Section II will detail the creation of the SEC, including key that shaped the establishment, goals, and mission of the SEC. Furthermore, it will focus on who is an investment adviser under the Investment Advisers Act of 1940, the controlling legislation on the matter. Section II will also examine the SEC‟s current guidance on investment advisers‟ use of social media and the public policy behind the new provisions. With social media revolutionizing the way individuals communicate and share information, Section III will discuss the advantages and disadvantages of the current guidance regarding investment advisers‟ use of social media. It will explore how investors are using social media to gather and research information about the financial industry, and it will consider how social media‟s popularity has changed investors‟ expectations of social media usage. Section III will also explain the wide spectrum of social media use by investment advisers. Finally, this comment will discuss how in order for the SEC to continue to protect investors, it can no longer ignore the impact of social media. It will propose the modernization of the SEC‟s regulatory framework controlling investment advisers, specifically addressing the Testimonial Rule. The antiquated Testimonial Rule reflects investment advisers‟ use of print and static media to communicate with prospective and current clients, whereas the proposed rule would permit investment advisers, who advertise public commentary from third party social media sites to respond to comments and reviews. In order to resonate with the current interactive climate of social media, the proposed changes to the Testimonial Rule would balance the investment advisers‟ desire to utilize social media but also preserve the SEC‟s mission to protect investors.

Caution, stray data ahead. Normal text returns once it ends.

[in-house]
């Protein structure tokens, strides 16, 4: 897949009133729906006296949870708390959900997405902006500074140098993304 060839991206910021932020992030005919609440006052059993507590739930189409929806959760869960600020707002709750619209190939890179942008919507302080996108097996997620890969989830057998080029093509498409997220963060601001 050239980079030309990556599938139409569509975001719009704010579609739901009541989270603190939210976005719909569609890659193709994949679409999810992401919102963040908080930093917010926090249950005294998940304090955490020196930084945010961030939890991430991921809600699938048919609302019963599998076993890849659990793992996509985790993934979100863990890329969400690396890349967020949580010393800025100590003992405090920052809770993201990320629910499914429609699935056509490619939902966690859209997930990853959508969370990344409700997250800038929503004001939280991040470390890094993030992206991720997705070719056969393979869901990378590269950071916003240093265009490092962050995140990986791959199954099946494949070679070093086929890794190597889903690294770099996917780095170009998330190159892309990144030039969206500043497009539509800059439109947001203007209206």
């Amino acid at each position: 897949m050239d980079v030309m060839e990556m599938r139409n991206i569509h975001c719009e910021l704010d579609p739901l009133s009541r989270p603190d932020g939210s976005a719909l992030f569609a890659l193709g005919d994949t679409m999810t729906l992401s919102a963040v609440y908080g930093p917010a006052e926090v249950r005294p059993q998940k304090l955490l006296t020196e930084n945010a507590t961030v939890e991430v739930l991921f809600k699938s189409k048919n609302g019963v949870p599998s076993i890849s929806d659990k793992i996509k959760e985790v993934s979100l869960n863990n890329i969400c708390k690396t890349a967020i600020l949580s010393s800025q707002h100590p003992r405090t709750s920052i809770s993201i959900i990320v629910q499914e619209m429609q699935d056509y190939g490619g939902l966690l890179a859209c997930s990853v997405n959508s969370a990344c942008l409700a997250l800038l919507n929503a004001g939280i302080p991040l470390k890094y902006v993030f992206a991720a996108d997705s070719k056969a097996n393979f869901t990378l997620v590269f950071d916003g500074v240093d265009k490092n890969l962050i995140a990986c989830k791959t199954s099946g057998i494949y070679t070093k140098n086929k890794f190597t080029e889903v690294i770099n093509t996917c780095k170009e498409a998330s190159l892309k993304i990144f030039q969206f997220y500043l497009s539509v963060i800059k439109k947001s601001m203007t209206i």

Sarah Tanaka, It is Time for Investment Advisers to Join The Conversation About Social Media, 31 J. Marshall J. Info. Tech. & Privacy L. 423 (2014)